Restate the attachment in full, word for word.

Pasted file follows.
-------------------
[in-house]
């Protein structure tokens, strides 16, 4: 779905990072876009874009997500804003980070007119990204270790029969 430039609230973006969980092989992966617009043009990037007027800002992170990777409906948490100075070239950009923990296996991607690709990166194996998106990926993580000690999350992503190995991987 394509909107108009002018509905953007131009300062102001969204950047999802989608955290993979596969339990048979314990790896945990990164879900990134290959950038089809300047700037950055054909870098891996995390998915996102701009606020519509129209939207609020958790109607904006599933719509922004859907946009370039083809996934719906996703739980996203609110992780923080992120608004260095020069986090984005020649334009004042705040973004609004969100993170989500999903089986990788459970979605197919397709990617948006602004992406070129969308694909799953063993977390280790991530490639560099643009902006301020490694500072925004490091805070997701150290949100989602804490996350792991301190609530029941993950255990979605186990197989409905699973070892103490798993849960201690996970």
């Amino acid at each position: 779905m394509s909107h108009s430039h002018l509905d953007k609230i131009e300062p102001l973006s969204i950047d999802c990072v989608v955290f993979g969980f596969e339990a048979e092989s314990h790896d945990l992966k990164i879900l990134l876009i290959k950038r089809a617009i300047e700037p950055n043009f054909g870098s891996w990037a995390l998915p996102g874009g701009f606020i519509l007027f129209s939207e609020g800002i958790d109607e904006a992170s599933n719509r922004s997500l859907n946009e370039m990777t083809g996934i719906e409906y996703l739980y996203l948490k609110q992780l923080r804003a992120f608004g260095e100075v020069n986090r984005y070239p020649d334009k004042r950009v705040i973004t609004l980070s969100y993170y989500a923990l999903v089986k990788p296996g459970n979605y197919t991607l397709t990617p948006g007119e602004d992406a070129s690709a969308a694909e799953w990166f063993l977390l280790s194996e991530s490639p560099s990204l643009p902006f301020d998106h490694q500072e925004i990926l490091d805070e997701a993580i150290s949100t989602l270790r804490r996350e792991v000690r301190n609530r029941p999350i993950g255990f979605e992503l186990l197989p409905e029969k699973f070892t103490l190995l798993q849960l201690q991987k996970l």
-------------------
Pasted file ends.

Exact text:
[in-house]
């Protein structure tokens, strides 16, 4: 779905990072876009874009997500804003980070007119990204270790029969 430039609230973006969980092989992966617009043009990037007027800002992170990777409906948490100075070239950009923990296996991607690709990166194996998106990926993580000690999350992503190995991987 394509909107108009002018509905953007131009300062102001969204950047999802989608955290993979596969339990048979314990790896945990990164879900990134290959950038089809300047700037950055054909870098891996995390998915996102701009606020519509129209939207609020958790109607904006599933719509922004859907946009370039083809996934719906996703739980996203609110992780923080992120608004260095020069986090984005020649334009004042705040973004609004969100993170989500999903089986990788459970979605197919397709990617948006602004992406070129969308694909799953063993977390280790991530490639560099643009902006301020490694500072925004490091805070997701150290949100989602804490996350792991301190609530029941993950255990979605186990197989409905699973070892103490798993849960201690996970």
């Amino acid at each position: 779905m394509s909107h108009s430039h002018l509905d953007k609230i131009e300062p102001l973006s969204i950047d999802c990072v989608v955290f993979g969980f596969e339990a048979e092989s314990h790896d945990l992966k990164i879900l990134l876009i290959k950038r089809a617009i300047e700037p950055n043009f054909g870098s891996w990037a995390l998915p996102g874009g701009f606020i519509l007027f129209s939207e609020g800002i958790d109607e904006a992170s599933n719509r922004s997500l859907n946009e370039m990777t083809g996934i719906e409906y996703l739980y996203l948490k609110q992780l923080r804003a992120f608004g260095e100075v020069n986090r984005y070239p020649d334009k004042r950009v705040i973004t609004l980070s969100y993170y989500a923990l999903v089986k990788p296996g459970n979605y197919t991607l397709t990617p948006g007119e602004d992406a070129s690709a969308a694909e799953w990166f063993l977390l280790s194996e991530s490639p560099s990204l643009p902006f301020d998106h490694q500072e925004i990926l490091d805070e997701a993580i150290s949100t989602l270790r804490r996350e792991v000690r301190n609530r029941p999350i993950g255990f979605e992503l186990l197989p409905e029969k699973f070892t103490l190995l798993q849960l201690q991987k996970l």